Small books are often called handbooks, though the broader category of handbook has outgrown the average hand size. Handbooks aspire to be both thrifty and useful, a reference easily pocketed for a ready consumer of said handbook’s information. Handbooks fulfill an application utility, a book designed to be carried about, kept ready in a side pocket for quick reference. Handbooks are a hardline to the facts, produced in a convenient size for a modest prices.
The “Observer’s Books,” a series of such books printed for the British market from 1937 to 2004, were some of the best such handbooks ever produced. Numbering over 800 titles, Observer’s Books cover myriad topics: Wild flowers, Coins, Silver, Jazz, Common Fungi, Sewing, Small Craft, Paris, The Larger British Moths. The penultimate Observer’s Book, titled post-modernly with semi-ironic valediction as, The Observer’s Guide to Observer’s Books was printed in that auspicious year, 1999.
Observer’s strike a very British tone. The book pictured above primly explains that with it’s “no fewer than 406 individual drawings and 140 photographs, never before has so much fact been gathered between the covers of so small a book.”
The first aviation title in the Observer’s catalog was produced in the midst of WWII for anxious British citizens scanning the skies for Nazi aircraft, manned and otherwise. In the half century since, the British have remained diligent plane spotters (as well as train spotters and bus spotters; the bookshop attached to the London Transport Museum is a testament to the depth of transport spotting culture in Great Britain).
I observed my first actual British plane spotter on the Gatwick rail platforms. I’d just returned from Barcelona, as easy going and casual a city I’ve ever visited. The return to London was a rush of London sensations; the cold climate’s acrid humidity, a babbling chatter of English in all the world’s accents. The firmly directional signage, CCTV cameras in every corner, the sharp amphetamine edge of surveillance paranoia. Outer orbital and omnidirectional London at its frayed edges.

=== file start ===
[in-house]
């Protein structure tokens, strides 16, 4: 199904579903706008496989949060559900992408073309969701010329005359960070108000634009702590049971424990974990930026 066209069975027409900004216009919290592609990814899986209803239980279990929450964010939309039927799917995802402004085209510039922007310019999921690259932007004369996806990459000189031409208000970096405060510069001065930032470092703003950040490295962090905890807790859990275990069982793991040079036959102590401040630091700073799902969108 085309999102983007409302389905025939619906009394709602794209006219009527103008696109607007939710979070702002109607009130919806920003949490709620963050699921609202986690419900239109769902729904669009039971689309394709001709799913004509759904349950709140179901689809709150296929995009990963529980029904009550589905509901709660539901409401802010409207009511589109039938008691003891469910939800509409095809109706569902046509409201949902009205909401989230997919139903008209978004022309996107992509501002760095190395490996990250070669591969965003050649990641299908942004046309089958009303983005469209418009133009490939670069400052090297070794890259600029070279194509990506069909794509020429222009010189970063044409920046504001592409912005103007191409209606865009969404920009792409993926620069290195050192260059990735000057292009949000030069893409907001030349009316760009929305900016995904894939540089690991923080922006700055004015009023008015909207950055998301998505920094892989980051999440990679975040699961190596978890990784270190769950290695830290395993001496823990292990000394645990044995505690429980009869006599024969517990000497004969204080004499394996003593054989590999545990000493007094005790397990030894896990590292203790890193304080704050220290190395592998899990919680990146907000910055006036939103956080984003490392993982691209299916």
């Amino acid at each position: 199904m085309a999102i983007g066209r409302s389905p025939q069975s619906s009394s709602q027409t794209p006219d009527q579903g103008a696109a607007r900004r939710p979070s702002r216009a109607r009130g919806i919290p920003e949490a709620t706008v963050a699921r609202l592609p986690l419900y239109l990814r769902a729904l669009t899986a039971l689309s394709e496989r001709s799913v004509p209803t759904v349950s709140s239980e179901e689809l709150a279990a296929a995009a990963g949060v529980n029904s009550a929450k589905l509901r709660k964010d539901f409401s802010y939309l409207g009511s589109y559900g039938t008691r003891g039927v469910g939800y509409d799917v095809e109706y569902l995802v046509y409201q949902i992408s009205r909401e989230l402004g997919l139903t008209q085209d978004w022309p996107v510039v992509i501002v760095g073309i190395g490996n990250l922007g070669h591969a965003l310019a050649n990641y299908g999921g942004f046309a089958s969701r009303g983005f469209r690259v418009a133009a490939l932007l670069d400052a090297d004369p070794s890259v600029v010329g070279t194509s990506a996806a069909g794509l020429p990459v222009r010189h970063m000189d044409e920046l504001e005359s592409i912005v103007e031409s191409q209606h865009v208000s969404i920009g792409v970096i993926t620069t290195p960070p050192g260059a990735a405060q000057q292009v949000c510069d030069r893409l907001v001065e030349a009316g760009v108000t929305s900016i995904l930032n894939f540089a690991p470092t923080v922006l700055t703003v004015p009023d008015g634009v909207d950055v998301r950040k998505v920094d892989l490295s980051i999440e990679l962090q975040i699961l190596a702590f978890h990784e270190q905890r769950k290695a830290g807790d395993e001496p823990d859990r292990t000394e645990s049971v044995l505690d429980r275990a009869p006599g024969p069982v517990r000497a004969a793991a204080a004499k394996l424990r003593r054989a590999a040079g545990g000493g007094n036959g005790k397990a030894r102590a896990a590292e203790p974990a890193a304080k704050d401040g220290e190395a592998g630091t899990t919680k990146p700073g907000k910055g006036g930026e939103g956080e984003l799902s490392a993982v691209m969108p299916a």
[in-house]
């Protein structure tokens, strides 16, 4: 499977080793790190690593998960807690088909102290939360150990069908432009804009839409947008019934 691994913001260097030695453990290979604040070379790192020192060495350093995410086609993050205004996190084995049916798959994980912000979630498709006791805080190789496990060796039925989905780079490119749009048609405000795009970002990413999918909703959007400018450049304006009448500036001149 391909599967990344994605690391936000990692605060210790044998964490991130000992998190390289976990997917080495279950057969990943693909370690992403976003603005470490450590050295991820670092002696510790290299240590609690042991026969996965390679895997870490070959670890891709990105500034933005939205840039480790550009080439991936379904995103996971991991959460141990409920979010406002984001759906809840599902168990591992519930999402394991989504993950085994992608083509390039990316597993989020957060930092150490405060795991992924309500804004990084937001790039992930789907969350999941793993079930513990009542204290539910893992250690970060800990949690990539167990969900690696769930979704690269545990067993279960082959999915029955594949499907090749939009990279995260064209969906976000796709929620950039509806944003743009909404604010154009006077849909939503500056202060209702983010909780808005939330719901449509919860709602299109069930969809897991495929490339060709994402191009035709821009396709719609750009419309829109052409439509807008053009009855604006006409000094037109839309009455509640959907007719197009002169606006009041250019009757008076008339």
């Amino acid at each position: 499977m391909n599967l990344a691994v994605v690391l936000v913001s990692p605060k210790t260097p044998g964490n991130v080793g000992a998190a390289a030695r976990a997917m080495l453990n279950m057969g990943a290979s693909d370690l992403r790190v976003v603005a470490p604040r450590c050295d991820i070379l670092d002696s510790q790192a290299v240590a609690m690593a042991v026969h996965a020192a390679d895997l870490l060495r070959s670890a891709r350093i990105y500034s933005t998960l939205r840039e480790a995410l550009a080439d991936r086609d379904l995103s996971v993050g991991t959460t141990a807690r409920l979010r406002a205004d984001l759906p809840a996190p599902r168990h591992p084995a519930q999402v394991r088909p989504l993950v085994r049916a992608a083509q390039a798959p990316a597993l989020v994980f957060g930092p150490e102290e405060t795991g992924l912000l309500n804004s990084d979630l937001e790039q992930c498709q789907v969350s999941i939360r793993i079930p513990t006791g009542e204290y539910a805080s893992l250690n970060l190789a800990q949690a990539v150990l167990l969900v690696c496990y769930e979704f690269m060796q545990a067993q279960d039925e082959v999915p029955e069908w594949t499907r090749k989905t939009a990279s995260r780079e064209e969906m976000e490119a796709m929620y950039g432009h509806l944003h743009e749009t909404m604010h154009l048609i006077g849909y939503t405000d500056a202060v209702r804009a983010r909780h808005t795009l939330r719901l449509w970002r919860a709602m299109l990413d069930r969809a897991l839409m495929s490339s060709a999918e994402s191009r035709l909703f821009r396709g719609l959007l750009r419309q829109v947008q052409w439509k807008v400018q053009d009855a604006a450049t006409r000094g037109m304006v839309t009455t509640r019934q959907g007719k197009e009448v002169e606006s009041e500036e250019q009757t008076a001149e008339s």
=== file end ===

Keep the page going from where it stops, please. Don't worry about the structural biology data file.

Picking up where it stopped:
The plane spotter was seated with his wife on an uncovered bench at the platform’s end. Presumed wife. Middle aged, decidedly native to these clammy English isles, she was all frizzy hair and entirely engrossed in a paperback novel. He was balding and mustached, wire rimmed glasses hopelessly smeared in the cold drizzle. I myself had wandered to the end of the platform, beyond the shelter, fueled by my usual cocktail of curiosity, diligence and boredom. They glanced at me only briefly.
A jet flew over. Collapsible binoculars flew from his lefthand windbreaker pocket and focused quickly on the tail. Repocketed. A notebook and pen came from the righthand pocket; tail fin markings observed, plane spotted and dully noted into his notebook while his wife read on in her own novel, oblivious to this tiny event.
I remembered the Gatwick plane spotter a couple months later when reading about the failed rendition of Isa Muaza, a Nigerian asylum seeker caught in the machinations of the British Home Office. Artist and writer James Bridle meticulously reconstructed Muaza’a flight from Heathrow to Malta and then back to Luton. Bridle was able to track this chartered flight through the unfailing watch British plane spotters spend at the perimeters of London’s airports.
Is there a straight line between The Observer’s Books of Basic Aircraft (Military) and an activist investigation of extradition? Probably not, the line is wobbly, faint and with many erasures, but the line is one I trace, accurately or not, over the history of the British handbook.